Facebook was defending itself on Wednesday against allegations that it allows illegal content in violation of Vietnam’s new cybersecurity law.
The social media giant said it has restricted illegal content and is in discussions with the government.
“We have a clear process for governments to report illegal content to us, and we review all those requests against our terms of service and local law,” the company said in a statement. “We are transparent about the content restrictions we make in accordance with local law in our Transparency Report,” it said.
The comments were in response to Vietnamese state media reports that the Ministry of Information and Communication had complained Facebook was allowing users to upload slanderous content and anti-government comments, among other alleged violations of a cybersecurity law that took effect January 1.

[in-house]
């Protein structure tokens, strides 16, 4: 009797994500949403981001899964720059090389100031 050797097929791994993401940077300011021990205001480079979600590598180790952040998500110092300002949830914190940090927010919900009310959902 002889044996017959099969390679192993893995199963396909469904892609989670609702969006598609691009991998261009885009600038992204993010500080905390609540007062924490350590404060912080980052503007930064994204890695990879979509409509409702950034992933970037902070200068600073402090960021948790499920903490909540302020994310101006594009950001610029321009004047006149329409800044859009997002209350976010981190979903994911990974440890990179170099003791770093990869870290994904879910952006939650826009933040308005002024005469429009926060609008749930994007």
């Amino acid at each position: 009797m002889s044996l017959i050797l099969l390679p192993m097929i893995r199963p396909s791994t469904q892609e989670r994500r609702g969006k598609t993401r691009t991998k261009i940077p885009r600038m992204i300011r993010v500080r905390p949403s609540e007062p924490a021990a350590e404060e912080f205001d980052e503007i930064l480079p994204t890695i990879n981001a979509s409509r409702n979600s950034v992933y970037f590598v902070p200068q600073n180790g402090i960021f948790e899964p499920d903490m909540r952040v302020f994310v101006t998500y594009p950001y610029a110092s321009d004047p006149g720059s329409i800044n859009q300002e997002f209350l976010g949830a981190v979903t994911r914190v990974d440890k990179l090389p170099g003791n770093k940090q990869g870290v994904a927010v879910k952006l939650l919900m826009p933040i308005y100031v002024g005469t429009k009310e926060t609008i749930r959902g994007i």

The law requires service providers such as Google and Facebook operating in Communist-ruled Vietnam to store user data locally, open local offices and remove offending content within 24 hours if requested by the authorities.
Facebook has found itself caught between such local requirements in countries like China and Vietnam that restrict political dissent and its identity as a US company that says it strives to give “free expression maximum possible range.”
The company’s Transparency Report shows the number of items of restricted illegal content skyrocketed in the second half of last year over the previous six months. It said that included items related to illegal sales of wildlife and other products, cases of impersonation of a user to spread false information and alleged defamation of some products and people.